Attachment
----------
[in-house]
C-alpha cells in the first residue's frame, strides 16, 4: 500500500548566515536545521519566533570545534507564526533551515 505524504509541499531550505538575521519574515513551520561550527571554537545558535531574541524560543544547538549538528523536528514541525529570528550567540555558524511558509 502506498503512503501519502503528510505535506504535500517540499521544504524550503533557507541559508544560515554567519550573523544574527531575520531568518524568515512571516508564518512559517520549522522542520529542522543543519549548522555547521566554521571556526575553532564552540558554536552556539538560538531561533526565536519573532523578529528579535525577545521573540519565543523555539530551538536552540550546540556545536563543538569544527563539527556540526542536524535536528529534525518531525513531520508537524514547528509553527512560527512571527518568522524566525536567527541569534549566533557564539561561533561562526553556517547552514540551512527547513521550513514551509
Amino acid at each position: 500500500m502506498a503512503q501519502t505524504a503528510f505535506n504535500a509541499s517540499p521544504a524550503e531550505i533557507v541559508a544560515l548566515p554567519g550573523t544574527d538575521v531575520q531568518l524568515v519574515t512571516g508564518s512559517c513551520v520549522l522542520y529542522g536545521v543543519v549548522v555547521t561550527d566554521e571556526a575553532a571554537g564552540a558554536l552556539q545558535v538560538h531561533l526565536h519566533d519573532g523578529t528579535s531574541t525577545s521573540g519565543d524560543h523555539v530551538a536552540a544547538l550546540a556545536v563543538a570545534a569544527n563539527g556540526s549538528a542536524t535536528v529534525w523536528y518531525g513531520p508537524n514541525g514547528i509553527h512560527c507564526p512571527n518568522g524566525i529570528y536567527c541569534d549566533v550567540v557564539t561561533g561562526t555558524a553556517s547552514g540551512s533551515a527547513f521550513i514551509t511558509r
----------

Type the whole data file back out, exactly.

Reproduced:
[in-house]
C-alpha cells in the first residue's frame, strides 16, 4: 500500500548566515536545521519566533570545534507564526533551515 505524504509541499531550505538575521519574515513551520561550527571554537545558535531574541524560543544547538549538528523536528514541525529570528550567540555558524511558509 502506498503512503501519502503528510505535506504535500517540499521544504524550503533557507541559508544560515554567519550573523544574527531575520531568518524568515512571516508564518512559517520549522522542520529542522543543519549548522555547521566554521571556526575553532564552540558554536552556539538560538531561533526565536519573532523578529528579535525577545521573540519565543523555539530551538536552540550546540556545536563543538569544527563539527556540526542536524535536528529534525518531525513531520508537524514547528509553527512560527512571527518568522524566525536567527541569534549566533557564539561561533561562526553556517547552514540551512527547513521550513514551509
Amino acid at each position: 500500500m502506498a503512503q501519502t505524504a503528510f505535506n504535500a509541499s517540499p521544504a524550503e531550505i533557507v541559508a544560515l548566515p554567519g550573523t544574527d538575521v531575520q531568518l524568515v519574515t512571516g508564518s512559517c513551520v520549522l522542520y529542522g536545521v543543519v549548522v555547521t561550527d566554521e571556526a575553532a571554537g564552540a558554536l552556539q545558535v538560538h531561533l526565536h519566533d519573532g523578529t528579535s531574541t525577545s521573540g519565543d524560543h523555539v530551538a536552540a544547538l550546540a556545536v563543538a570545534a569544527n563539527g556540526s549538528a542536524t535536528v529534525w523536528y518531525g513531520p508537524n514541525g514547528i509553527h512560527c507564526p512571527n518568522g524566525i529570528y536567527c541569534d549566533v550567540v557564539t561561533g561562526t555558524a553556517s547552514g540551512s533551515a527547513f521550513i514551509t511558509r